One of the methods used to extract information from Muslim inmates in Guantanamo was to apply sexual interrogation techniques, Terry Holdbrooks, former guard at the camp has told RT.
Such degradation methods, the former US soldier said, were used on innocent men. Holdbrooks, who wrote a book about GITMO prisoners, claims that it is the inmates' religious perseverance in the face of pain and humiliation made him convinced that US was not fighting for the right cause.
RT: What did you experience at the detention camp that changed you?
Terry Holdbrooks: To be honest with you I would not even know where to begin with that. Initially seeing religion practiced the way that the detainees practice Islam is a really life changing experience in itself. I have not really seen any kind of any serious devotion, the faith like that growing up in the US.
The torture and information extraction methods that we used certainly created a great deal of doubt and questions in my mind to whether or not this was my America. But when I thought about what we were doing there and how we go about doing it, it did not seem like the America I signed up to defend. It did not seem like the America I grew up in, I grew to believe in. And that in itself was a very disillusioning experience. There was a great deal of personal growth that took there as well.
RT: Could you describe the relationship between the guards and detainees at Guantanamo back when you were serving (and how has it changed since then)?
TH: I suppose that if we're going to take a stroll down the memory lane, Brandon Neely was there first. He was there when it was camp x-ray. It was essentially dog cages, nothing more. It was dog kennels, I suppose you can say. When I was there camp Delta was in full swing. Delta housed about 612 men that would be the general population of the camps.
RT: Were you given any orders as how to treat the inmates?
TH: Our interaction with the detainees was such that we were told not to talk to them, not to treat them as humans, to not engage in conversation with them whatsoever. And the army sort of made a mistake by allowing somebody who is inclined to sociology and to studying people by leaving me with individuals from all over the world unsupervised for eight hours. I was very low in rank so I was delegated all the work, while those who were higher in rank were sitting in the air-conditioned shacks, nurturing their hangovers. So the instructions I was given were simple -- don't interact, don't talk, they are not humans.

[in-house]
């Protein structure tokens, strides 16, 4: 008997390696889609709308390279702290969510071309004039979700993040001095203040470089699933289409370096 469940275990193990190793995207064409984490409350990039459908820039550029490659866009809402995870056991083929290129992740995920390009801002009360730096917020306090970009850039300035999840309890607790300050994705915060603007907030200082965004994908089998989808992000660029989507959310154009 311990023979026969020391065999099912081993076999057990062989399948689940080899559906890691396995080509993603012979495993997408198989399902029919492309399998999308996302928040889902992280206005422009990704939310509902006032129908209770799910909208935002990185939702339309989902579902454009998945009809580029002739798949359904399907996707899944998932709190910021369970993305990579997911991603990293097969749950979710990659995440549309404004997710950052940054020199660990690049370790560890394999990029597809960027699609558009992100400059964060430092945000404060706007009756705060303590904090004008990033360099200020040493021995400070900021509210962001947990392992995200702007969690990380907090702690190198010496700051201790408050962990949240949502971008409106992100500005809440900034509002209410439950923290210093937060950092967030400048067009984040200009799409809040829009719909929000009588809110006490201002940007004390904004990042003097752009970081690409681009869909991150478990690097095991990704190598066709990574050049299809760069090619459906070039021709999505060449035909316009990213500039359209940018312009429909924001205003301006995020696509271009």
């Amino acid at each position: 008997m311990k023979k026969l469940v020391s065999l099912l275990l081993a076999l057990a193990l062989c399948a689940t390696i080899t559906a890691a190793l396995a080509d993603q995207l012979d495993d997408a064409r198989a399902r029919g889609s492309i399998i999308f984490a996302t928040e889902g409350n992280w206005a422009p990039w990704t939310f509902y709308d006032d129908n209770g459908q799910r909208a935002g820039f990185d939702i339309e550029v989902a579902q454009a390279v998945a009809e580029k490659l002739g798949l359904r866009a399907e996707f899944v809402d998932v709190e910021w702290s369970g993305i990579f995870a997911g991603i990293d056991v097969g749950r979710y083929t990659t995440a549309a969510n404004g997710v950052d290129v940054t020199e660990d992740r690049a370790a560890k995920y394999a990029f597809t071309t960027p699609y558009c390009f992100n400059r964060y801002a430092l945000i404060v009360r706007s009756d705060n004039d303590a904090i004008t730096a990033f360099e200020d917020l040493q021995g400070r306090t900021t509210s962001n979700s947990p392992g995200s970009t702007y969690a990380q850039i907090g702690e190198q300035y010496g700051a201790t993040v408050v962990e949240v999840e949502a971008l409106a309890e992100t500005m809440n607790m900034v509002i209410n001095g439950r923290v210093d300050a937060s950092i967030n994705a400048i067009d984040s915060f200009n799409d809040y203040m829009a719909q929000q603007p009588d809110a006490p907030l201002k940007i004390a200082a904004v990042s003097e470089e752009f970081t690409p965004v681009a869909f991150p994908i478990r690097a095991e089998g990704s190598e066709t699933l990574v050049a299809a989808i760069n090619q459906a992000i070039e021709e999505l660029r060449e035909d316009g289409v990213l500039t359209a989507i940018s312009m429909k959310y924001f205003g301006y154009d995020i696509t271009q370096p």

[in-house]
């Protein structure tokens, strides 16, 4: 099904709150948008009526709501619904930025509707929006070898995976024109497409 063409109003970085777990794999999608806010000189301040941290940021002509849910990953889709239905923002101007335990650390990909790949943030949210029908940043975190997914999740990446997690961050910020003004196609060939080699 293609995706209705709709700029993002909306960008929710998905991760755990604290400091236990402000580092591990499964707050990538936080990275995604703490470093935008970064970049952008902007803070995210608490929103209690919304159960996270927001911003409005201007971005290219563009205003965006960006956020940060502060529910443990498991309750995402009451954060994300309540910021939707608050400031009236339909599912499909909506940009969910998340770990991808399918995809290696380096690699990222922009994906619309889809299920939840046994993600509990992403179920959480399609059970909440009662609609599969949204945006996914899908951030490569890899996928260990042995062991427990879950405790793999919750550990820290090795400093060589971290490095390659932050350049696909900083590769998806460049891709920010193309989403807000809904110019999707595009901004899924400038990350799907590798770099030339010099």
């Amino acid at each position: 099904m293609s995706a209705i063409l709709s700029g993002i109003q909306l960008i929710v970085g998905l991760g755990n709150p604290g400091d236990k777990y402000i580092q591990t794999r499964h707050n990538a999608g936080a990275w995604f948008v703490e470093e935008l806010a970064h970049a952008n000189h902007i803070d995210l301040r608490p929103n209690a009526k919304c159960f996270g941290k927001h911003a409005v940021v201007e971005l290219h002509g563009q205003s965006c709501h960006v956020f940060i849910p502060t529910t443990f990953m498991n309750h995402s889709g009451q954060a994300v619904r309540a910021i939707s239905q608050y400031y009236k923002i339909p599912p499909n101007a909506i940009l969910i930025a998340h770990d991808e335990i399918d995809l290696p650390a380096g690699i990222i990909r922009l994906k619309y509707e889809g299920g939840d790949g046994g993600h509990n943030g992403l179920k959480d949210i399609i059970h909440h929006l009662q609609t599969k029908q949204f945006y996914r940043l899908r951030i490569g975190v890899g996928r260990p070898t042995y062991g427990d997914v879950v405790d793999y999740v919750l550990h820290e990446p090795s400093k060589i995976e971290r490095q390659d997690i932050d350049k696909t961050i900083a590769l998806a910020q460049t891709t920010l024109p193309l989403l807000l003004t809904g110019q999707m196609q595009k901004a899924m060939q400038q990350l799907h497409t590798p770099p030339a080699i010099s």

RT: There have been reports of torture and other human rights violations happening at the prison camp. Could you tell us what you saw?
TH: We can begin with experiences I had the pleasure of having. Myself, Eric Sarr and another Guantanamo guard were involved in this. Eric was a linguist and he was working with an interrogator.
We took the detainee into interrogation and throughout the interrogation the interrogator took off her clothing. She essentially gave the detainee a lap dance, tried to arouse him and then let him believe that he had menstrual blood on him. We then took the detainee back to his cell and were told that he was not allowed to have shower privileges nor fresh water for days. The idea behind this being that if he could not clean himself he would not be able to pray, if he could not pray, he could not practice Islam. Essentially it was an idea to break him down spiritually.
Omar Khadr and a number of other detainees, I remember hearing just few moments ago Shaker Aamer, they were privileged to something we called the frequent flyer program, where we would essentially move them every two hours. Whether we were moving them from camp Delta to camp Echo or moving them from Bravo block to Charlie block, be it a little move or a big move, the idea is that every two hours they would be moved and they would not be able to sleep. This was essentially to wear down their psyche and make them more probable to give out their information during interrogation.
But what has questioned me ever since I first saw it, it seemed that most of these men were innocent and as numbers are starting to show, we've sent over 600 of them home, so they must have been innocent; if we knew that we were purchasing men that were innocent, why were we trying to interrogate innocent men? What were we hoping to get from them?
Some of the tactics I saw practiced in Guantanamo, I just want to never want to relive again and then a great deal of regret takes place and then I did not take the most productive use of some years after Guantanamo. I tried to drown away some of those memories and that is something you cannot do. You have to confront it.